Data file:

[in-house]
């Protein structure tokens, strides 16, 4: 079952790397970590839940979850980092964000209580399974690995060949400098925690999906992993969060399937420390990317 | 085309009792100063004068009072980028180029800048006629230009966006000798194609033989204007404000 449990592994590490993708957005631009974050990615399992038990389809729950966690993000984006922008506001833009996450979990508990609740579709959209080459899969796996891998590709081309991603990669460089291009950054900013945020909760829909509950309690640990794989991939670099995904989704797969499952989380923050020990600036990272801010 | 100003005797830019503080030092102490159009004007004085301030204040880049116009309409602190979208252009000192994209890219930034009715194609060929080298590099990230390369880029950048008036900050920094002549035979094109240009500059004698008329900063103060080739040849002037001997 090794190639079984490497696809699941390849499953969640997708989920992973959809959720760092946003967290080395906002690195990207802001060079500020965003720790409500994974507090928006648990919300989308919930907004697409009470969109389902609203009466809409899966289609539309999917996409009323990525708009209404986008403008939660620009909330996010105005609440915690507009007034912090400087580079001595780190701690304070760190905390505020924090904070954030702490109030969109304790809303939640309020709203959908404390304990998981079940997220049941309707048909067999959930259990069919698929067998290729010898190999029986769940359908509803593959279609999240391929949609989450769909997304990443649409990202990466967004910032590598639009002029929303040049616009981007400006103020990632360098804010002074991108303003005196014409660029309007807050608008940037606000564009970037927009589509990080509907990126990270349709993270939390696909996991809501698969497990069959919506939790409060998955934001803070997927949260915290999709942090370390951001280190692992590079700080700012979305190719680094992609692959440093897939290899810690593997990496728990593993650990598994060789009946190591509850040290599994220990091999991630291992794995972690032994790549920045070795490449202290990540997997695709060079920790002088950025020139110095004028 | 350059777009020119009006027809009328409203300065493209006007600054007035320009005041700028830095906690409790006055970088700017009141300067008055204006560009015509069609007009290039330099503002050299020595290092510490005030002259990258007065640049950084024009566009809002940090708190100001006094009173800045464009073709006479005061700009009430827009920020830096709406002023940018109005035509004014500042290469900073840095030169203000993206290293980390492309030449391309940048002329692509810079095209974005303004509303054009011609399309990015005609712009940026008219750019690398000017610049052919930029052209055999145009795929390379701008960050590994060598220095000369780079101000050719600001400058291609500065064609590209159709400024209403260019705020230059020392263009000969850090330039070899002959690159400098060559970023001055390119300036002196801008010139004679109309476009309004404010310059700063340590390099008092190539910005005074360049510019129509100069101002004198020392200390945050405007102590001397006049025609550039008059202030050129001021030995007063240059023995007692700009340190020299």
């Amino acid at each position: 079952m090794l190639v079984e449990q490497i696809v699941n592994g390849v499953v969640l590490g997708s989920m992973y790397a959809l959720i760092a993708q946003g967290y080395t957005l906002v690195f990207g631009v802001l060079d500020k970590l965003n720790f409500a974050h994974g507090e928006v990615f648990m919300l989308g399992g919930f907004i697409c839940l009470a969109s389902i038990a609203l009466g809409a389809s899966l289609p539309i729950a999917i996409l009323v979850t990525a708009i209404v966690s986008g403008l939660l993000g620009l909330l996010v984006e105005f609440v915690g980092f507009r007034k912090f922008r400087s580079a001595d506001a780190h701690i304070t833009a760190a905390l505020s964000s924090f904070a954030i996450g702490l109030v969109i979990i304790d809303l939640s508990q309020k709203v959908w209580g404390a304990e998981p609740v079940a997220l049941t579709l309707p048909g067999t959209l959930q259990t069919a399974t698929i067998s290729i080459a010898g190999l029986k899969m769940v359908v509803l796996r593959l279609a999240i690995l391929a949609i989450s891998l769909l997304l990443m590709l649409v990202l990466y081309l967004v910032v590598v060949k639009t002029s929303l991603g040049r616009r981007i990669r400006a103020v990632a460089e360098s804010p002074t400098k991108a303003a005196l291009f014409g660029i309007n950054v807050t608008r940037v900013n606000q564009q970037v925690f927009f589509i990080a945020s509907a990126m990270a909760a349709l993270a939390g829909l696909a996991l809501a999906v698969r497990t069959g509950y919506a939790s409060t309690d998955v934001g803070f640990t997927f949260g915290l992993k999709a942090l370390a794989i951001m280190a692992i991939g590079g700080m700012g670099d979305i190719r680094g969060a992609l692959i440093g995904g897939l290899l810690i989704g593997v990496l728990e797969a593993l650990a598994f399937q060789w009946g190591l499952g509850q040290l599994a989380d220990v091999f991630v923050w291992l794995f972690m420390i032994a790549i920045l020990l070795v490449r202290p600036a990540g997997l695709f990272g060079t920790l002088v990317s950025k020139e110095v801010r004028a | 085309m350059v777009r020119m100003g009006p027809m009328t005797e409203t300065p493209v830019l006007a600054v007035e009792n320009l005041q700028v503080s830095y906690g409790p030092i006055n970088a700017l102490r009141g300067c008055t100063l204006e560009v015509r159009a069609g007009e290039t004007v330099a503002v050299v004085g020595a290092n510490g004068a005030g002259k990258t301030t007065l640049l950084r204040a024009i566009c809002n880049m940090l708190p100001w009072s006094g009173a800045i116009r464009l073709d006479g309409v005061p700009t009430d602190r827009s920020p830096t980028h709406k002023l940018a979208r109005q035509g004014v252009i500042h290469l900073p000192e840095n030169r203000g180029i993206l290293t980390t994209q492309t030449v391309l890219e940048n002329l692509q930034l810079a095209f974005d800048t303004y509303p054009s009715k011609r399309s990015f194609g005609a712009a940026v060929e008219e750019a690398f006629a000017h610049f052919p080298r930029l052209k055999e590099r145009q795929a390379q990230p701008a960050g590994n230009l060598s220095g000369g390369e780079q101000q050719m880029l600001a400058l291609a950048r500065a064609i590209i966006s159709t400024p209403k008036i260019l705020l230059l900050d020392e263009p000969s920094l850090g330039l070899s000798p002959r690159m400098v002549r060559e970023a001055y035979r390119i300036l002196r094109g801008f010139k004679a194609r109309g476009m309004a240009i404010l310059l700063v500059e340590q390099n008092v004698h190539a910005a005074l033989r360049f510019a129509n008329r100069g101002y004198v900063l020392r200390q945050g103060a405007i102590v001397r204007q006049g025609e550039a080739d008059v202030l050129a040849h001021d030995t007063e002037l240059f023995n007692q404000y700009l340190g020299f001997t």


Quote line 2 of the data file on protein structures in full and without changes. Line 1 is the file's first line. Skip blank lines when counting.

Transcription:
């Protein structure tokens, strides 16, 4: 079952790397970590839940979850980092964000209580399974690995060949400098925690999906992993969060399937420390990317 | 085309009792100063004068009072980028180029800048006629230009966006000798194609033989204007404000 449990592994590490993708957005631009974050990615399992038990389809729950966690993000984006922008506001833009996450979990508990609740579709959209080459899969796996891998590709081309991603990669460089291009950054900013945020909760829909509950309690640990794989991939670099995904989704797969499952989380923050020990600036990272801010 | 100003005797830019503080030092102490159009004007004085301030204040880049116009309409602190979208252009000192994209890219930034009715194609060929080298590099990230390369880029950048008036900050920094002549035979094109240009500059004698008329900063103060080739040849002037001997 090794190639079984490497696809699941390849499953969640997708989920992973959809959720760092946003967290080395906002690195990207802001060079500020965003720790409500994974507090928006648990919300989308919930907004697409009470969109389902609203009466809409899966289609539309999917996409009323990525708009209404986008403008939660620009909330996010105005609440915690507009007034912090400087580079001595780190701690304070760190905390505020924090904070954030702490109030969109304790809303939640309020709203959908404390304990998981079940997220049941309707048909067999959930259990069919698929067998290729010898190999029986769940359908509803593959279609999240391929949609989450769909997304990443649409990202990466967004910032590598639009002029929303040049616009981007400006103020990632360098804010002074991108303003005196014409660029309007807050608008940037606000564009970037927009589509990080509907990126990270349709993270939390696909996991809501698969497990069959919506939790409060998955934001803070997927949260915290999709942090370390951001280190692992590079700080700012979305190719680094992609692959440093897939290899810690593997990496728990593993650990598994060789009946190591509850040290599994220990091999991630291992794995972690032994790549920045070795490449202290990540997997695709060079920790002088950025020139110095004028 | 350059777009020119009006027809009328409203300065493209006007600054007035320009005041700028830095906690409790006055970088700017009141300067008055204006560009015509069609007009290039330099503002050299020595290092510490005030002259990258007065640049950084024009566009809002940090708190100001006094009173800045464009073709006479005061700009009430827009920020830096709406002023940018109005035509004014500042290469900073840095030169203000993206290293980390492309030449391309940048002329692509810079095209974005303004509303054009011609399309990015005609712009940026008219750019690398000017610049052919930029052209055999145009795929390379701008960050590994060598220095000369780079101000050719600001400058291609500065064609590209159709400024209403260019705020230059020392263009000969850090330039070899002959690159400098060559970023001055390119300036002196801008010139004679109309476009309004404010310059700063340590390099008092190539910005005074360049510019129509100069101002004198020392200390945050405007102590001397006049025609550039008059202030050129001021030995007063240059023995007692700009340190020299």